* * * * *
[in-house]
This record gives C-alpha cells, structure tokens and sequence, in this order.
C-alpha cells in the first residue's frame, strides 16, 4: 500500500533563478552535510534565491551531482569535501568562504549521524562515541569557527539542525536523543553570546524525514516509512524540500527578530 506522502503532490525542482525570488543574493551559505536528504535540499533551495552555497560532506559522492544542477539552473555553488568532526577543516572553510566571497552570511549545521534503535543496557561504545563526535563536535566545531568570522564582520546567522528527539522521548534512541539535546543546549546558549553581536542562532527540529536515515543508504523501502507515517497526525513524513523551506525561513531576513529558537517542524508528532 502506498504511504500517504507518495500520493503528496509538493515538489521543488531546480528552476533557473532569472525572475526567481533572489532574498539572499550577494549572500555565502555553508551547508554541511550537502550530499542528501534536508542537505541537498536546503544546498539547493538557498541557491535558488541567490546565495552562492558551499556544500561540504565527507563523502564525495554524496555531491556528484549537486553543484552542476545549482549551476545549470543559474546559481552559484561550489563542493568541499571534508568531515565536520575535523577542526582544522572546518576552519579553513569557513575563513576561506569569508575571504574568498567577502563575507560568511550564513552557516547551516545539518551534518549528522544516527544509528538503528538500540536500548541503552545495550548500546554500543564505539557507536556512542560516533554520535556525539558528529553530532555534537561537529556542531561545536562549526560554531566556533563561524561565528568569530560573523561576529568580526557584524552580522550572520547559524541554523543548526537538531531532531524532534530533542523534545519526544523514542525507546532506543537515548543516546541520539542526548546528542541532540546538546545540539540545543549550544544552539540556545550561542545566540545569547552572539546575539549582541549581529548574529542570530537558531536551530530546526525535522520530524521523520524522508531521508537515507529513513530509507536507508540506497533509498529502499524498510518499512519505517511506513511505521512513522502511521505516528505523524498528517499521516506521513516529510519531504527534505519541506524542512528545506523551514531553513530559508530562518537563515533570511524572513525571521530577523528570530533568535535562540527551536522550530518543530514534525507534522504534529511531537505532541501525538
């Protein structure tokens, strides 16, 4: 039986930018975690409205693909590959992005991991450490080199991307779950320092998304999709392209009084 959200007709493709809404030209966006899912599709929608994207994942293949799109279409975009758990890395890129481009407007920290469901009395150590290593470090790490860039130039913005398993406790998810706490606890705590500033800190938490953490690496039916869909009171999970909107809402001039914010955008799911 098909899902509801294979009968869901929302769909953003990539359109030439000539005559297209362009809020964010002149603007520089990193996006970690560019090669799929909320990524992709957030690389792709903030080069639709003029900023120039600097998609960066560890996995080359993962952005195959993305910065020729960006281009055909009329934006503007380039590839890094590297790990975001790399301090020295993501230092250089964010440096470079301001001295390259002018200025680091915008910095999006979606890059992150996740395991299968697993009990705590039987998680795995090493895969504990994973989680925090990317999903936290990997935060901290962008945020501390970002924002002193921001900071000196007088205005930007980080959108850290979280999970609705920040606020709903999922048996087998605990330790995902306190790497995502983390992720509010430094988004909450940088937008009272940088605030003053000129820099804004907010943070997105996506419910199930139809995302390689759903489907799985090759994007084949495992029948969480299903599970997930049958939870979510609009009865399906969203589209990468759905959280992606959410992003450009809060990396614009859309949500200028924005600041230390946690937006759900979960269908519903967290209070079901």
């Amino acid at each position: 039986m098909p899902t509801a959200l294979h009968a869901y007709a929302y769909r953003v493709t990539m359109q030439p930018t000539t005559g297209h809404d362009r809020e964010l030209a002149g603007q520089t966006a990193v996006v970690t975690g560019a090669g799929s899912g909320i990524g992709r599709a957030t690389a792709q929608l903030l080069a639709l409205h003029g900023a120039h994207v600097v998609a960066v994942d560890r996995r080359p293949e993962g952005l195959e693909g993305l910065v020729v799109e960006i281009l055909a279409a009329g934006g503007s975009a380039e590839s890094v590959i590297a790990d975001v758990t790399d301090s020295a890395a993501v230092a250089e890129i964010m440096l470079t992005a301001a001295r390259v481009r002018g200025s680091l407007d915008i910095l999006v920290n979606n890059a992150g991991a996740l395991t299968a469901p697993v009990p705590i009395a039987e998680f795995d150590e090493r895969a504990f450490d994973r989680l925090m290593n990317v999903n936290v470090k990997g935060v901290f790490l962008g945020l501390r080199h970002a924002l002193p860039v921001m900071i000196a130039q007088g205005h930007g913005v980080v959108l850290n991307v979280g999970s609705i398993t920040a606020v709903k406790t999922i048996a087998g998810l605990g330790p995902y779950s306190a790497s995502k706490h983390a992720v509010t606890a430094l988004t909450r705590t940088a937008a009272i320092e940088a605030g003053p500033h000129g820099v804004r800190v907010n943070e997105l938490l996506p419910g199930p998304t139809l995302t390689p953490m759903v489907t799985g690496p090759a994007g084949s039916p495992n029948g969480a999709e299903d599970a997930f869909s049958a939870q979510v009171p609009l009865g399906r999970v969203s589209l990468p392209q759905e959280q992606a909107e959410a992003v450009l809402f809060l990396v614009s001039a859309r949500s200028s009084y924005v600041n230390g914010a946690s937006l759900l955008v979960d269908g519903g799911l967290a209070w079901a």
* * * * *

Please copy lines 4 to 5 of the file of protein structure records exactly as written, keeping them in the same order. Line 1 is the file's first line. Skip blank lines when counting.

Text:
């Protein structure tokens, strides 16, 4: 039986930018975690409205693909590959992005991991450490080199991307779950320092998304999709392209009084 959200007709493709809404030209966006899912599709929608994207994942293949799109279409975009758990890395890129481009407007920290469901009395150590290593470090790490860039130039913005398993406790998810706490606890705590500033800190938490953490690496039916869909009171999970909107809402001039914010955008799911 098909899902509801294979009968869901929302769909953003990539359109030439000539005559297209362009809020964010002149603007520089990193996006970690560019090669799929909320990524992709957030690389792709903030080069639709003029900023120039600097998609960066560890996995080359993962952005195959993305910065020729960006281009055909009329934006503007380039590839890094590297790990975001790399301090020295993501230092250089964010440096470079301001001295390259002018200025680091915008910095999006979606890059992150996740395991299968697993009990705590039987998680795995090493895969504990994973989680925090990317999903936290990997935060901290962008945020501390970002924002002193921001900071000196007088205005930007980080959108850290979280999970609705920040606020709903999922048996087998605990330790995902306190790497995502983390992720509010430094988004909450940088937008009272940088605030003053000129820099804004907010943070997105996506419910199930139809995302390689759903489907799985090759994007084949495992029948969480299903599970997930049958939870979510609009009865399906969203589209990468759905959280992606959410992003450009809060990396614009859309949500200028924005600041230390946690937006759900979960269908519903967290209070079901």
């Amino acid at each position: 039986m098909p899902t509801a959200l294979h009968a869901y007709a929302y769909r953003v493709t990539m359109q030439p930018t000539t005559g297209h809404d362009r809020e964010l030209a002149g603007q520089t966006a990193v996006v970690t975690g560019a090669g799929s899912g909320i990524g992709r599709a957030t690389a792709q929608l903030l080069a639709l409205h003029g900023a120039h994207v600097v998609a960066v994942d560890r996995r080359p293949e993962g952005l195959e693909g993305l910065v020729v799109e960006i281009l055909a279409a009329g934006g503007s975009a380039e590839s890094v590959i590297a790990d975001v758990t790399d301090s020295a890395a993501v230092a250089e890129i964010m440096l470079t992005a301001a001295r390259v481009r002018g200025s680091l407007d915008i910095l999006v920290n979606n890059a992150g991991a996740l395991t299968a469901p697993v009990p705590i009395a039987e998680f795995d150590e090493r895969a504990f450490d994973r989680l925090m290593n990317v999903n936290v470090k990997g935060v901290f790490l962008g945020l501390r080199h970002a924002l002193p860039v921001m900071i000196a130039q007088g205005h930007g913005v980080v959108l850290n991307v979280g999970s609705i398993t920040a606020v709903k406790t999922i048996a087998g998810l605990g330790p995902y779950s306190a790497s995502k706490h983390a992720v509010t606890a430094l988004t909450r705590t940088a937008a009272i320092e940088a605030g003053p500033h000129g820099v804004r800190v907010n943070e997105l938490l996506p419910g199930p998304t139809l995302t390689p953490m759903v489907t799985g690496p090759a994007g084949s039916p495992n029948g969480a999709e299903d599970a997930f869909s049958a939870q979510v009171p609009l009865g399906r999970v969203s589209l990468p392209q759905e959280q992606a909107e959410a992003v450009l809402f809060l990396v614009s001039a859309r949500s200028s009084y924005v600041n230390g914010a946690s937006l759900l955008v979960d269908g519903g799911l967290a209070w079901a």